2020 Porsche Cayenne S Coupe: Pros And Cons
Like teenagers rushing to embrace the latest fashion, automakers are scrambling to build and sell crossover coupes. These lifestyle vehicles, little more than familiar two-box CUVs with sleeker rooflines, typically offer slightly sportier dynamics (or at least the impression of it) at the expense of space and a higher price tag.
One of the newest is the Porsche Cayenne Coupe, featured here in the popular S trim. Props to the German brand for saving us the trouble of remembering yet another new piece of terminology by just attaching the word “Coupe” and more or less retaining the general design of the standard Cayenne. While there is a more aggressive rake to the rear window, unlike the BMW X6 or Mercedes-Benz GLE Coupe, it’s easy to confuse this Cayenne with its more conventional fraternal twin. It’s different and arguably better, which is a lot more than we can say for the competition.
Ignore the in-your-face Lava Orange paint of our tester and focus on the Cayenne Coupe’s shape. The most outwardly obvious sign that it’s different is a steeper rear window and the teeny, tiny rear deck at the back. It’s subtle, and that’s because Porsche hasn’t really messed with the roofline too much. The Cayenne Coupe does the whole business-in-the-front, party-in-the-back thing, but it’s like there’s a hard boundary between business and party, rather than the overarching change you’ll find on an X6 or GLE. It’s a near-perfect take on the crossover coupe.
Cars like the X6 and GLE surrender second-row space for style, but the Cayenne gives up little – or at least it feels that way. Porsche doesn’t publish interior measurements, but after spending some time in the back, we had ample headroom, and getting in and out was just as easy. As we pointed out in our review of the base Cayenne Coupe, though, the smaller rear windows do make the rear seats feel a little smaller, even though there’s hardly a noticeable decrease in space. As for the cargo hold, you’ll lose 5.2 cubic feet with the second row up and 6.0 cubes with it down, although 22.0 and 54.5 cubes are still adequate.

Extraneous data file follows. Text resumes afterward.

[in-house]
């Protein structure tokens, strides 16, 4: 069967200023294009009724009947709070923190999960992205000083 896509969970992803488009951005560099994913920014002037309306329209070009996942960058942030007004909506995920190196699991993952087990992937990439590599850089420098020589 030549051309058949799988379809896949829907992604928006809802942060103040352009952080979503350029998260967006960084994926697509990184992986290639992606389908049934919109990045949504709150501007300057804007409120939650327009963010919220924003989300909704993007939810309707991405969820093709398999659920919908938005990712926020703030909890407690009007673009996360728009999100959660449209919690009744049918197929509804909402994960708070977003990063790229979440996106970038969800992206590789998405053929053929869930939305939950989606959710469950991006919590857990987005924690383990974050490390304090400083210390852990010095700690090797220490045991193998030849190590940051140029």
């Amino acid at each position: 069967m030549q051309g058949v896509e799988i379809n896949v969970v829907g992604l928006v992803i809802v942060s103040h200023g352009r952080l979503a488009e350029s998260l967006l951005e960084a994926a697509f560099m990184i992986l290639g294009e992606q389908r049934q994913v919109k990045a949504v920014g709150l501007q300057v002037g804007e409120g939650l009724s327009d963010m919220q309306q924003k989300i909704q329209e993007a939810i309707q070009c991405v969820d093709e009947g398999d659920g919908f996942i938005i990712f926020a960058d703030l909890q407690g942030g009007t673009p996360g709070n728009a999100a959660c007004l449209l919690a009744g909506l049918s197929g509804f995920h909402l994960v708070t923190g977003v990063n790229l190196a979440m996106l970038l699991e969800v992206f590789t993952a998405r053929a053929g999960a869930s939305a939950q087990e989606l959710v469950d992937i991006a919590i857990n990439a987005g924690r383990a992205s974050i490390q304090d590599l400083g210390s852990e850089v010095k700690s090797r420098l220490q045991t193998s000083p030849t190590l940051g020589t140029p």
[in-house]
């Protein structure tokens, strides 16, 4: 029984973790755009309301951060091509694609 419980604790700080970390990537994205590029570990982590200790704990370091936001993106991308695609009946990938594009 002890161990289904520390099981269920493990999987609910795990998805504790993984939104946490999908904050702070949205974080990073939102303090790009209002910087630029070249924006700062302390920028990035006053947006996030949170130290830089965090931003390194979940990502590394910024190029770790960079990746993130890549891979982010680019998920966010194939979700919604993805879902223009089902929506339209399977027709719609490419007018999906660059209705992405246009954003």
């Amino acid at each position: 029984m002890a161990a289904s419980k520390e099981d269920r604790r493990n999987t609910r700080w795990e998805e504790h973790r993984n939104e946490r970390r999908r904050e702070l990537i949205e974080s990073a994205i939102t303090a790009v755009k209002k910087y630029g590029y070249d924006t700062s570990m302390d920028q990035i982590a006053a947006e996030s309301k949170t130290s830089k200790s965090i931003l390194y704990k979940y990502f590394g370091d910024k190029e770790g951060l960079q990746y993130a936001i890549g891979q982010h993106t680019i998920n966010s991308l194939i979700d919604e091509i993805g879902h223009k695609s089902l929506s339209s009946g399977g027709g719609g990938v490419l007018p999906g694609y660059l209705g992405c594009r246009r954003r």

The more aggressive tail has little impact on driving character: this is still a Cayenne S underneath, which means a twin-turbocharged 2.9-liter V6 is pumping out 434 horsepower and 405 pound-feet of torque. It feels like the engine to have (unless you can pony up for the sublime GTS and its twin-turbo V8).
There’s ample power, with good low-end shove and a pleasant exhaust note. Our tester featured an air suspension with adaptive dampers, Porsche’s fantastic Dynamic Chassis Control, and an upgraded torque vectoring system to deliver crisp, precise handling and eager performance on corner exit. This was a very fun vehicle to throw around, which is all we can really ask of a Porsche.
It’s a crime that more cars don’t offer a rear wiper, but in most cases, we simply like the convenience. The Cayenne needs one, though. The rear window’s aggressive rake doesn’t pick up road spray like a traditional crossover or SUV, but it also doesn’t allow enough airflow to really clear the window like a coupe or sedan. Moreover, Porsche doesn’t offer a rear wiper as an option, unlike on the 911. If a back wiper is good enough for the flagship, it’s good enough for the Cayenne Coupe.
Since the Cayenne Coupe hit markets, we’ve been keeping our eyes peeled for them on public roads. But we haven’t seen any… we think. While it’s good that Porsche has retained space and style in building the Cayenne Coupe, spotting the differences compared to a normal-bodied model is hard unless they’re right next to each other. The distinctions are just too subtle. So if you were hoping to wow your friends with your sleek new Cayenne, just realize they probably won’t even notice it’s different than theirs.
This is not a Porsche problem so much as it is a segment one. Crossover coupes trade practicality for style, which is fine. But why the heck are they so much more expensive? To be fair to Porsche, they’re far from the worst in this regard. There’s a $4,800 gap between the Cayenne S Coupe and the standard body, but in addition to a more attractive design, you also score the Sport Chrono package, fixed glass roof, 21-inch wheels, and eight-way sport seats as standard. The extra cost is definitely a con, but at least Porsche gives you a bit of swag to soften the blow.